7,

good stuff.  i'm glad i riled someone enough to elicit an opposing view. =)

ultimately, it's purely asthetics.  i happen to like 4'33", einstein on the beach, williams mix, threnody to the victims of hiroshima and lots of other pieces in those genres.  do i listen to them constantly?  no.  but that doesn't mean i don't like them nor that i haven't grown as a musician and person by listening to them and trying to understand them.  so, before even beginning this post, i'm admitting that ultimately it's futile to even respond to your post -- except to say, "ok, you don't like that stuff, but i do."

that being said.  what i *can* do is explain *why* i like those pieces.  i would classify those songs as conceptual art, and so i offer my defense not of any specific piece, but of conceptual art, in general.  people in all endeavours of life are self-limited by the way they conceive of things.  in many cases people aren't even aware that they  are limiting themselves.  two of the great revolutions of twentieth century music are that (a) pitch doesn't have to be the most important parameter in music, and (b) even allowing music to continue to be pitch-centric, there are other ways to organize pitches beyond those taught in european classical theory books.  certainly genres other than conceptual music have contributed to both of these revolutions, but conceptual music seems entirely dedicated to those ideas.  insofar as it does that, i think it is valueable.  the general public (and even most musicians) won't be directly impacted by conceptual music.  but who can deny that innovation in music is exiting and interesting.  the attention that twentieth-century music has given, for instance, to non-pitch parameters such as timbre and rhythm is a big part of what makes music interesting to me.  having a keyboard with a million different sounds at one's disposal is a great joy.  having programs like csound where one can design a new "instrument" at his leisure is liberating and exciting.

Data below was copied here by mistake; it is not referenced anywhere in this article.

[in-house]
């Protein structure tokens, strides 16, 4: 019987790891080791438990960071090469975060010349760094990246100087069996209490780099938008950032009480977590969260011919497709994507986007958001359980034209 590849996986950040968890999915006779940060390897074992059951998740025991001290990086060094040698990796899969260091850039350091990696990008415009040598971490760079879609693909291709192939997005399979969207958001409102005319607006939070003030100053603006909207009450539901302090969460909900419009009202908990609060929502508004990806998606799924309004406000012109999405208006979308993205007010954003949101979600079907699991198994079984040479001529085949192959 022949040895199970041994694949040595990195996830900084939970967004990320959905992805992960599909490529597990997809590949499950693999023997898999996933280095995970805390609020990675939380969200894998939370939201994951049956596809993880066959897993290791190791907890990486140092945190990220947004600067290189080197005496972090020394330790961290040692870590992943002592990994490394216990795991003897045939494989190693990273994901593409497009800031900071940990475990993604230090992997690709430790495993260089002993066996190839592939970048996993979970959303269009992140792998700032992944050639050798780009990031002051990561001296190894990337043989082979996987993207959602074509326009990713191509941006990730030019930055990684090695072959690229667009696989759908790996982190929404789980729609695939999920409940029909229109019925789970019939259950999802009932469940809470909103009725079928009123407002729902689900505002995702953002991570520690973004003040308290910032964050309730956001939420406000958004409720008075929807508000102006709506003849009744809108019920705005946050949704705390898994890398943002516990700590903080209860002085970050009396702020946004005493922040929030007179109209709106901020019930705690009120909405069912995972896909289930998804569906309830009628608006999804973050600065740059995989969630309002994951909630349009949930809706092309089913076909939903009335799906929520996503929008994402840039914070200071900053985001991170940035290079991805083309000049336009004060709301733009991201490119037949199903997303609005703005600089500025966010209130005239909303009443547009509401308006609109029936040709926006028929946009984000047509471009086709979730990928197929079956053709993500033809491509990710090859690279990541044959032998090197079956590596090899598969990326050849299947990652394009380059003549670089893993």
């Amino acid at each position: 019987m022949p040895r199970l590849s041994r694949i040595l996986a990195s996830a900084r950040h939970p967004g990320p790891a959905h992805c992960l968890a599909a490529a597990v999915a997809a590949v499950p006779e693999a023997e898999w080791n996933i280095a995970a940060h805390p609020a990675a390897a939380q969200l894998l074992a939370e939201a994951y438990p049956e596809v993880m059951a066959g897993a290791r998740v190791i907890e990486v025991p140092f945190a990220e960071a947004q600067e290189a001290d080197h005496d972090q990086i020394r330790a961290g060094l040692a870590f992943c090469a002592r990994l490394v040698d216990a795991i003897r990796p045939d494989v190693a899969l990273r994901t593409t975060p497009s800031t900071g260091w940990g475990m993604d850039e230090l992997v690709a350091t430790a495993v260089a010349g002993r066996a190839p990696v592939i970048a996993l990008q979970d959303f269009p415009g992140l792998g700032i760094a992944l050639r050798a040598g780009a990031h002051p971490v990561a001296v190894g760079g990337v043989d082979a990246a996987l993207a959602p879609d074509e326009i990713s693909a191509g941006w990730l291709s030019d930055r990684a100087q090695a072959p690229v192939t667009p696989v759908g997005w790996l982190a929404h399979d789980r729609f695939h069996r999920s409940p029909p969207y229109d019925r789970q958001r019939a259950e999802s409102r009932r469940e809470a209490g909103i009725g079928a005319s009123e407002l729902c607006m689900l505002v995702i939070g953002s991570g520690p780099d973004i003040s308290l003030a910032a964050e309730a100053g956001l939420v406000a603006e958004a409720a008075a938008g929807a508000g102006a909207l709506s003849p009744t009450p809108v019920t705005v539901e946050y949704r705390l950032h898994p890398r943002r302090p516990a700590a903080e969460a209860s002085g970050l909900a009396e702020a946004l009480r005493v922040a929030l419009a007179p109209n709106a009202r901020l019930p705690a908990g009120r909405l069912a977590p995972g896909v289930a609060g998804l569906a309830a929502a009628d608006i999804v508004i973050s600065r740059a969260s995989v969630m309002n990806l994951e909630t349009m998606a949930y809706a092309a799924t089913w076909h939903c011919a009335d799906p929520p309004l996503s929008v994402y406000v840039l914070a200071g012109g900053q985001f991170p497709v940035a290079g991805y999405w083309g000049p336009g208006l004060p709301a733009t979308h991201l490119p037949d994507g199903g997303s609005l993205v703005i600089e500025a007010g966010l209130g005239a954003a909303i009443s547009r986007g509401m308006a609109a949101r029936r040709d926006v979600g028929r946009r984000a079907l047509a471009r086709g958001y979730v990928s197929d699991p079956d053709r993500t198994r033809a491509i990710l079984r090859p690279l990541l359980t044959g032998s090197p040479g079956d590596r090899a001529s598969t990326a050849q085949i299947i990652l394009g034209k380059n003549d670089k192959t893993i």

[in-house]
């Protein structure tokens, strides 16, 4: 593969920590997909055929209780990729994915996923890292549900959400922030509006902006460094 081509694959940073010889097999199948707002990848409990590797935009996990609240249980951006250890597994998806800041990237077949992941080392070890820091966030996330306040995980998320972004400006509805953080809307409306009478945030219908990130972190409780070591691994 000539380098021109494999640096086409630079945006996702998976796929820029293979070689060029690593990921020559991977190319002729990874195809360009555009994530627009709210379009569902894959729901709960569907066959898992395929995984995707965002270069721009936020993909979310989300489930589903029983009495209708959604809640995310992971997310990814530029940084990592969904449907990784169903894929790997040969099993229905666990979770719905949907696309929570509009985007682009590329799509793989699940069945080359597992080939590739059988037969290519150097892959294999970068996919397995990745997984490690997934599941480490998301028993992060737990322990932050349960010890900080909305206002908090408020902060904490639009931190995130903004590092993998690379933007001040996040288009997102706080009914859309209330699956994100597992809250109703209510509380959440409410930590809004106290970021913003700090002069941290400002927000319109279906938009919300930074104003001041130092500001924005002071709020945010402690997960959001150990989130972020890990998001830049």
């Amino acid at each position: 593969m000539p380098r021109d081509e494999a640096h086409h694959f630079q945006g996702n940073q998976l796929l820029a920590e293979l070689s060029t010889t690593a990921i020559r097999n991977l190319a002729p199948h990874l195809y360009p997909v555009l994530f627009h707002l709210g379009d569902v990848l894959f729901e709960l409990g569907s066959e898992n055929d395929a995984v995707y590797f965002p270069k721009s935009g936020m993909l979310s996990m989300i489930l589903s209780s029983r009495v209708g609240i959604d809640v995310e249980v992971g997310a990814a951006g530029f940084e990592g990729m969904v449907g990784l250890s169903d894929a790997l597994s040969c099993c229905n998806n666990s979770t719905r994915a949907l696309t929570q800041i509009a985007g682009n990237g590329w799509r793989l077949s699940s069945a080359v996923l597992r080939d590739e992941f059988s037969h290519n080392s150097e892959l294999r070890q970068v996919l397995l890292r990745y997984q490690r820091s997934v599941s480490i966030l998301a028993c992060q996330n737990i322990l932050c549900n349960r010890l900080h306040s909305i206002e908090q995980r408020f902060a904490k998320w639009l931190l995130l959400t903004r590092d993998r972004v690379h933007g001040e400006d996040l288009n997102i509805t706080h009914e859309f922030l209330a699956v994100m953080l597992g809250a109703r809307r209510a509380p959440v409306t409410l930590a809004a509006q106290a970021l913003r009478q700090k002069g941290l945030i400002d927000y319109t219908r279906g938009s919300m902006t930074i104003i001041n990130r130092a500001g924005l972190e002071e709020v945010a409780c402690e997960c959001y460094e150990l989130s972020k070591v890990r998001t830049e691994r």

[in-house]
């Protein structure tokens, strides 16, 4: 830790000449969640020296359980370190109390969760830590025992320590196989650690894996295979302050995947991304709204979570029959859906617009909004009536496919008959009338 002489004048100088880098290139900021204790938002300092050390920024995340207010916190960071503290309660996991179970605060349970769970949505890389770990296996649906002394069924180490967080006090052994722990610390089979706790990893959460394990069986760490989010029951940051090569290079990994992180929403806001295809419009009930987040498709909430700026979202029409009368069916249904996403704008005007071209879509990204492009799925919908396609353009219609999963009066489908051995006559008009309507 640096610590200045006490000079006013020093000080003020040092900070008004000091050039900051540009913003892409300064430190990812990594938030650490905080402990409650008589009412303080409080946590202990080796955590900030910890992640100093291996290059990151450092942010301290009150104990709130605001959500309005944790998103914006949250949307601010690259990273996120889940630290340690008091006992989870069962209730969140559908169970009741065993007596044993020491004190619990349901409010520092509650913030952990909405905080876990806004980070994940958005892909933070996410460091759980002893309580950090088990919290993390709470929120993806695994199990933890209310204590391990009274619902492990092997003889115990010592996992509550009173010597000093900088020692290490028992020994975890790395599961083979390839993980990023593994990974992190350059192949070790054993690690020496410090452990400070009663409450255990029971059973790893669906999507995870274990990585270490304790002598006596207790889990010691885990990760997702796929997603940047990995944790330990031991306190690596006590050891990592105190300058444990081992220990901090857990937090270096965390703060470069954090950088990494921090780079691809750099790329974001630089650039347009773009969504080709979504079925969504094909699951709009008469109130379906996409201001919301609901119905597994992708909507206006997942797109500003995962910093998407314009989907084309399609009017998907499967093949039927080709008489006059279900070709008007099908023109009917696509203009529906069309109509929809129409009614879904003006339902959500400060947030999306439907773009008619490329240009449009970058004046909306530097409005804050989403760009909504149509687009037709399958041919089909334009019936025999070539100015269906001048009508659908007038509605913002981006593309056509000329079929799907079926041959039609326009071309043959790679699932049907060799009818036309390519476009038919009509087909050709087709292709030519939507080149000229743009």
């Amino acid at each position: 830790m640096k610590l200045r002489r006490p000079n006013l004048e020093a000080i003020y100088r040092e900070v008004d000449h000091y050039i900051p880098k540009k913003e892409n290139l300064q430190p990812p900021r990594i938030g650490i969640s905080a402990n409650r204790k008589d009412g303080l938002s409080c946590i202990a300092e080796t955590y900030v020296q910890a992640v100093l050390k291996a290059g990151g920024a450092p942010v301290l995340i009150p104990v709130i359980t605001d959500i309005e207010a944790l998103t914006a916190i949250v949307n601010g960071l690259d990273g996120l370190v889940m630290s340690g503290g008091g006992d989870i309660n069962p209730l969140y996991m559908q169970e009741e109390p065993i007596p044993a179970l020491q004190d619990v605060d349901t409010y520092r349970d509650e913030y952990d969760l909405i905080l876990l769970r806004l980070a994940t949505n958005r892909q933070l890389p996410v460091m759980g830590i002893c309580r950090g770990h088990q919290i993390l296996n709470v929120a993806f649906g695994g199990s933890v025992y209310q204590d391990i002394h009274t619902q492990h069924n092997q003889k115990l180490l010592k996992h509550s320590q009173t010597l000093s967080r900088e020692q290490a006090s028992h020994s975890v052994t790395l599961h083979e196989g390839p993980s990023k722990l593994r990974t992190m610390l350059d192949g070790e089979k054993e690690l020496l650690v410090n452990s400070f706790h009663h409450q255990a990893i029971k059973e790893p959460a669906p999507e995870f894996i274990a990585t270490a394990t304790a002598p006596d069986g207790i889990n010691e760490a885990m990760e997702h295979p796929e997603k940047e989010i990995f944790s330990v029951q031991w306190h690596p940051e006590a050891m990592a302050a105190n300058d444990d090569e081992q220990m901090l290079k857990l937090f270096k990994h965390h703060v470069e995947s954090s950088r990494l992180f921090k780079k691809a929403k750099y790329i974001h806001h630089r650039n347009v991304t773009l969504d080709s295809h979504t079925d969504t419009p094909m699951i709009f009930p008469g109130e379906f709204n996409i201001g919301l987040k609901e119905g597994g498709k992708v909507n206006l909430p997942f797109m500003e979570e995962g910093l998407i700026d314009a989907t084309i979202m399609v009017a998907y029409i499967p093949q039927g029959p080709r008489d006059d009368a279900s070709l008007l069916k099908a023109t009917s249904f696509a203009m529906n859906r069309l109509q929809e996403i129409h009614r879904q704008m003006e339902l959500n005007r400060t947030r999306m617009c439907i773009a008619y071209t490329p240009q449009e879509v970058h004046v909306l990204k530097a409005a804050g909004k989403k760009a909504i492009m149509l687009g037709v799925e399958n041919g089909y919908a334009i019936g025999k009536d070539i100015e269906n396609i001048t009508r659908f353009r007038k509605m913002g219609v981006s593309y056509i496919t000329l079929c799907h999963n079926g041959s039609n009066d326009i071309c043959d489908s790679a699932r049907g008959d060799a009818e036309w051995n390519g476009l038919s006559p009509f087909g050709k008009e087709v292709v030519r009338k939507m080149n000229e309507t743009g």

changing directions somewhat.  as someone with a heavy background in science, math, and engineering, i may have a different view of what is beautiful than you or others here who have different backgrounds.  i see beauty and elegance in symbolic things: grand-unified theories that integrate two or three of the physical forces, the golden ratio, chaos theory, automata (see wolfram), etc.  i enjoy music that can turn beauty in one domain into (as i see it) beauty in a different domain.  if one can, for instance, turn a well-played chess game into an interesting piece of music that captures the essence of the chess game while still presenting interesting aural artifacts, i find that very attractive.  i know that a lot of people don't share these ideas of beauty that i have, but for those of us that do ... well, it's good stuff =)

i should append this by noting that i haven't ever come up with anything i would consider even vaguely conceptual art-like of my own.  when i compose, it is largely in the style you are proposing, where one forgets about any rules he might know and just lets it happen.  that being said, i'm glad that i know the ideas and rules that i do know, because i like using them to get out of ruts or generate new ideas when that black-box stream of creativity runs temporarily dry.

jbl
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